50 or More Students, One Class: The New Reality for Some K-12 Teachers – Teaching Now

Talking about the presidential election is a regular part of the job for government, social studies, and civics teachers. This year, though, many may find themselves fielding questions about a possible outcome they’ve never discussed before. 

On Wednesday, President Donald Trump was asked in a press conference whether he would commit to a peaceful transfer of power after the election. 

“We’re going to have to see what happens,” Trump said. “You know that I’ve been complaining very strongly about the ballots, and the ballots are a disaster.” (Trump has railed against mail-in voting, making the unfounded claim that it will

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Posted on 6 days ago

Does Social Studies Build Stronger Readers? A New Study Suggests So – Teaching Now

Talking about the presidential election is a regular part of the job for government, social studies, and civics teachers. This year, though, many may find themselves fielding questions about a possible outcome they’ve never discussed before. 

On Wednesday, President Donald Trump was asked in a press conference whether he would commit to a peaceful transfer of power after the election. 

“We’re going to have to see what happens,” Trump said. “You know that I’ve been complaining very strongly about the ballots, and the ballots are a disaster.” (Trump has railed against mail-in voting, making the unfounded claim that it will

Read More

Posted on 6 days ago

4 Tips for Building Relationships With Remote Students You’ve Never Met – Teaching Now

Talking about the presidential election is a regular part of the job for government, social studies, and civics teachers. This year, though, many may find themselves fielding questions about a possible outcome they’ve never discussed before. 

On Wednesday, President Donald Trump was asked in a press conference whether he would commit to a peaceful transfer of power after the election. 

“We’re going to have to see what happens,” Trump said. “You know that I’ve been complaining very strongly about the ballots, and the ballots are a disaster.” (Trump has railed against mail-in voting, making the unfounded claim that it will

Read More

Posted on 6 days ago

Trump, the Peaceful Transition of Power, and How to Explain It to Students – Teaching Now

Talking about the presidential election is a regular part of the job for government, social studies, and civics teachers. This year, though, many may find themselves fielding questions about a possible outcome they’ve never discussed before. 

On Wednesday, President Donald Trump was asked in a press conference whether he would commit to a peaceful transfer of power after the election. 

“We’re going to have to see what happens,” Trump said. “You know that I’ve been complaining very strongly about the ballots, and the ballots are a disaster.” (Trump has railed against mail-in voting, making the unfounded claim that it will

Read More

Posted on 6 days ago

Free Digital Citizenship Guides for Parents and Teachers

Whether you’re teaching in person or virtually, how can you help kids develop happy and healthy online habits? Good news! We’ve partnered with our friends at Messenger Kids, our favorite family messaging app, to create free digital citizenship guides for teachers and families with kids in grades K–8.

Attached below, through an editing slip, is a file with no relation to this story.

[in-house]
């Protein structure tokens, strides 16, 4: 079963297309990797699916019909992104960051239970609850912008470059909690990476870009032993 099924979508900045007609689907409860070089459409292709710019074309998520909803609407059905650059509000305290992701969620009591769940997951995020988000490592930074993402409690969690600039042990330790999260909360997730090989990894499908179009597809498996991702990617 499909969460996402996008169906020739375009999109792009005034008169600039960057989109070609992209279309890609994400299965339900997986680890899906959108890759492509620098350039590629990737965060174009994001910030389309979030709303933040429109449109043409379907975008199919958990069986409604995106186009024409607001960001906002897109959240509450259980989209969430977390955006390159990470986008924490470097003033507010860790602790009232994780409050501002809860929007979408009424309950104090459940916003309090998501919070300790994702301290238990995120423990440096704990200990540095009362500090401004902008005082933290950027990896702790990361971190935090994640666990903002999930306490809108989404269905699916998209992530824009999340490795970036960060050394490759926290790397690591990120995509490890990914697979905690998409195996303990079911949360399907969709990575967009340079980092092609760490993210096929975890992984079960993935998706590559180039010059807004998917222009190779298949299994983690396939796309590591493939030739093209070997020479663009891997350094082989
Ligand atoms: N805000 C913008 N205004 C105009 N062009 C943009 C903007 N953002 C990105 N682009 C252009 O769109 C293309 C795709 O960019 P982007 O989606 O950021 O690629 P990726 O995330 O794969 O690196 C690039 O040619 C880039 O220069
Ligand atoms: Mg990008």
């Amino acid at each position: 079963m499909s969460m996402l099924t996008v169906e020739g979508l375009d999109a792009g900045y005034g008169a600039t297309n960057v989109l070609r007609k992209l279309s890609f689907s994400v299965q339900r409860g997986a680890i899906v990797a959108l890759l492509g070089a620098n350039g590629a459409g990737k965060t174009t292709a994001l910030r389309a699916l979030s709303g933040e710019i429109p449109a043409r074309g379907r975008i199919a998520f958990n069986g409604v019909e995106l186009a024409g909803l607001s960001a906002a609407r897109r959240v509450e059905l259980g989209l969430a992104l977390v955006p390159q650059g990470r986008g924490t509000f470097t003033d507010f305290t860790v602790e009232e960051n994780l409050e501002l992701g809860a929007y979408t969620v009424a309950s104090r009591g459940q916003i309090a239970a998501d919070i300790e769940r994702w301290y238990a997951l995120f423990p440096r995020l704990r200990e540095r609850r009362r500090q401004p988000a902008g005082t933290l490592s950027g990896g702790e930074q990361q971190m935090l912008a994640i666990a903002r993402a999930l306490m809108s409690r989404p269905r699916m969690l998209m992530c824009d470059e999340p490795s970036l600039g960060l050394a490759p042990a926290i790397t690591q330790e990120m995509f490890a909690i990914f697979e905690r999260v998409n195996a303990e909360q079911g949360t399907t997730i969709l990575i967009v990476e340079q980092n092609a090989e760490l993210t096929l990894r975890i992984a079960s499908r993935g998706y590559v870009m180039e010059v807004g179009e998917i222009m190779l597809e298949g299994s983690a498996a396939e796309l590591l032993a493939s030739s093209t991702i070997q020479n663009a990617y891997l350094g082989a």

Just submit your email here  to get your free teacher guide to save or print, plus a free family guide to email and share with families.

Here’s a sneak peek of what you’ll find in our free guide for teachers:

  • Role-playing scenarios for tough tech moments
  • Resources for teaching digital citizenship
  • Ways

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What It’s Really Like Teaching In Person and Online at the Same Time

I have a classroom of 37 high school students staring at me. My breath is coming faster, making my mask humid and hot. My current lesson is tanking and out of the corner of my eye, I can see my unread email count growing higher and higher. Emails from my online students, most likely about an activity that isn’t working or an assignment they can’t access.

Lessons going wrong is no big deal. It happens all the time, even for experienced teachers. I’m good on my feet, and usually, my students have no idea I’m working on the fly.

However,

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Synchronous Vs. Asynchronous Learning: There’s No Perfect Answer

One of the biggest debates we’ve seen since remote learning started is how much time kids should spend doing synchronous vs. asynchronous work. Schools need to find a blend of both learning types that works for their population and needs. There is no magic formula or perfect balance. What’s most important is providing flexibility and equity for students and their caregivers.  We looked to education experts to answer some of our most pressing questions given the level and scale of what teachers can try and implement this school year.

1. One size doesn’t fit all

If there is no formula

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This Isn’t What We Meant By Hybrid Learning–WeAreTeachers

This week I met with one of the teachers I coach. It was our first session of the 2020 school year. I knew she was teaching in person and online at the same time. So, I asked her to describe her schedule in the hopes of learning more. Here’s what this teacher is dealing with every day (I know she isn’t the only one and she gave me permission to share her story).

This is Hybrid Teaching in 2020

She doesn’t know which students will be in person or online. If one of her kids isn’t feeling well, they have

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